From a very young age, many children diagnosed with oppositional defiant disorder (ODD) experience a great deal of negative interactions with parents, caregivers, teachers, etc. Often because this disorder is not diagnosed immediately or parents do not know that there is a real problem to diagnose, many people quickly label children as difficult and defiant, lacking discipline and control. The problem with this thinking is that it begins a cycle that, if not corrected early, results in children who grow up to be negative and angry with very low self-esteem. This is what has happened to my son. He is turning 17 in a few months and has openly admitted that he is angry – not only at me but at his absent father, schools, teachers, therapists, doctors, anyone and everyone who has had interaction with him throughout his experience with ODD.
There are many, many times when I reflect back through the years and wonder if I could’ve done more or better. Could I have been more patient? More creative in my parenting? More empathic? More firm? More warm and nurturing? The questions are endless but I try not to beat myself up too much thinking about this because what is done cannot be changed. There is no point wallowing in regret or self-pity. I have learned to accept that ours has been a messy and challenging situation from the very beginning – his father & I split when he was an infant, his father was emotionally abusive, and I was left to raise my son alone for most of his life with little/no support from him. To this day, his father is simply impossible to deal with.
When I do think about our entire experience, I know that the only way to make this right or better is to do what I should have done a long time ago – be more patient, kind and empathic. For many years, I was the very opposite. I couldn’t tolerate anything or any behaviors that wasn’t acceptable. I didn’t take the time to see my son’s experiences through his eyes and his feelings. I didn’t adjust my own behaviors and expectations to better fit with his temperament. I constantly resisted him and our circumstances. I was always angry – angry at his dad, at our situation, at his difficult behaviors, at my being alone to do it all; always angry because of the constant struggle. So many times I took it out on my son – mostly by saying harsh things. In turn, he started to develop negative interactions with me that evolved into negative feelings towards me. He resisted me by becoming increasingly defiant and disrespectful. It was a horrible, vicious cycle that he and I didn’t know how to break. So here we are, today, where my son is angry and I am unsure about our future and our relationship.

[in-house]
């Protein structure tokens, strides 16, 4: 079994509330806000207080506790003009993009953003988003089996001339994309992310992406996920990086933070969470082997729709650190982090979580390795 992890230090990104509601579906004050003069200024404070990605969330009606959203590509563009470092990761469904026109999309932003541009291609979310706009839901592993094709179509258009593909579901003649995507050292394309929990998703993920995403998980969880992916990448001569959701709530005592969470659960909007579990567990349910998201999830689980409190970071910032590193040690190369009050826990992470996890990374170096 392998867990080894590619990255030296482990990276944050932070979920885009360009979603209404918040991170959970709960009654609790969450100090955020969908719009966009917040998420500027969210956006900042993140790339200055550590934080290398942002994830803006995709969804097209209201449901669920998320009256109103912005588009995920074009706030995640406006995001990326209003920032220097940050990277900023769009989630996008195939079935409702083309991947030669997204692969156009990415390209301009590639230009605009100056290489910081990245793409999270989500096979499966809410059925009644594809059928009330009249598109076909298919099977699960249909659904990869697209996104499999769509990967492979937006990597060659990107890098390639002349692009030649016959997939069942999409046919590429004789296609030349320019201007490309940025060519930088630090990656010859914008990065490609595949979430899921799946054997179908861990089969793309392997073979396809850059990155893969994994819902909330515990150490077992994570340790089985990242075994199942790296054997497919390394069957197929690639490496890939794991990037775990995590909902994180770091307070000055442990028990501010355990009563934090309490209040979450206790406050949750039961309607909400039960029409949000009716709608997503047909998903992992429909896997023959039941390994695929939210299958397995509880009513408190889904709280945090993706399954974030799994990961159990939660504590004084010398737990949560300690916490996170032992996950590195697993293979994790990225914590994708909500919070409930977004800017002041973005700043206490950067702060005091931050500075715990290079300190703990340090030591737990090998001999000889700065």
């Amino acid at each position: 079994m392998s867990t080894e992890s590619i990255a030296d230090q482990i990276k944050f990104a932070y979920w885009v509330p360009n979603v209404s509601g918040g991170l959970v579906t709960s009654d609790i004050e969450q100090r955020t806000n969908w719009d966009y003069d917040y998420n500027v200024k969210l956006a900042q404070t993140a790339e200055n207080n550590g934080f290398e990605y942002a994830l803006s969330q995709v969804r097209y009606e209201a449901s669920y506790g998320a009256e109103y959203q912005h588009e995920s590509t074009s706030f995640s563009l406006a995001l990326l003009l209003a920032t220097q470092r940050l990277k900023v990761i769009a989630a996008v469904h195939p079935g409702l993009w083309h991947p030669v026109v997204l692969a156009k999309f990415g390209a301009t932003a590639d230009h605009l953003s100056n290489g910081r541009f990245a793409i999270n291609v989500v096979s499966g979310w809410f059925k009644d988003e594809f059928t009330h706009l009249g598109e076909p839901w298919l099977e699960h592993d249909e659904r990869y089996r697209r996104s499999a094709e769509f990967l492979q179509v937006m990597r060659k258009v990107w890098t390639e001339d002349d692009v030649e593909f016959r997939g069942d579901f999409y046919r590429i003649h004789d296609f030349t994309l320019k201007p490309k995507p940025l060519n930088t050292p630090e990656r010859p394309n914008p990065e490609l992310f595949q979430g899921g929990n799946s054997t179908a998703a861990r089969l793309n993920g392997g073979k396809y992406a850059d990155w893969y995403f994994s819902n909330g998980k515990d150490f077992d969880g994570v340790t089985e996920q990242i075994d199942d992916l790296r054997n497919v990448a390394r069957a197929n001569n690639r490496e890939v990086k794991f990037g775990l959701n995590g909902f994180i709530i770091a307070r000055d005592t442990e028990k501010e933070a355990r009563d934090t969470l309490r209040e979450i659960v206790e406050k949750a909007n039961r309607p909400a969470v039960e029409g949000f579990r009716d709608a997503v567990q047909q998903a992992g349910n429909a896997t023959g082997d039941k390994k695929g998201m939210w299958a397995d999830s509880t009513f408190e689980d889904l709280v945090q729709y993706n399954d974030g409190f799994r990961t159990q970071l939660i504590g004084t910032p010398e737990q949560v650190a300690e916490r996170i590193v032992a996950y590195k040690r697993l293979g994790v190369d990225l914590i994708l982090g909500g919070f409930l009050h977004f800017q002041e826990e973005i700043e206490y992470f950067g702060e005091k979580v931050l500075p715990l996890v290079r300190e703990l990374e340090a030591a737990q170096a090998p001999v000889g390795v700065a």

If your child is difficult and defiant, it does no good to deal with him/her negatively, whether through ineffective discipline, harsh words, name calling or labeling, hitting, etc. Being difficult or defiant is a temperament, no different than being impatient, introverted, hot-tempered or gregarious. These children did not choose to be born difficult. So it is unfair and perhaps even irresponsible to treat them negatively. In the moment, when your child is acting out or when schools are complaining again & again about his/her behaviors, it is very hard to stay positive and patient. Naturally, it’s frustrating especially if these situations happen frequently. When you add other stressors of daily life – like work, finances, other family members, perhaps even health issues – it’s easy to see how parents lose their patience and begin to fall into this negative cycle. It’s important to catch this very early on and do something about it so that you don’t end up with an angry young adult and/or a lost parent/childhood.
Raising a defiant child or any child with mental health issues is really hard. It’s exponentially harder when you do it alone and there aren’t many people who can truly empathize with and support you. But that is not an excuse to stop trying. Frankly, there will be many more episodes in which your resilience will be tested – this is just parenthood. Your child needs you. His/her success managing his/her mental health condition starts with you. This is one of the most important lessons I have learned along my own journey. Seek help from school psychologists, from private mental health specialists, from support groups & the community, from friends & family willing to listen, from this blog. Find creative ways to stay positive and make sure you surround yourself with people who will encourage you, especially during the roughest episodes. Do your best to tune out the negative people and the negative self-talk. There is enough on your plate already; you don’t need distractions like these. Don’t be afraid to seek therapy yourself. Many of the most insightful and motivating advice I have received from therapists. And because their point of view is objective, they see the experiences from both sides. This is important because understanding your child’s experiences through his/her lens allows you to learn and develop empathy – which is critical to have as you go through the process.
Start as soon as possible so that your child can learn and develop skills to cope with life’s challenges, so that everyone will treat him/her with the respect and kindness that he/she deserves and so that he/she grows into a thriving and functioning adult.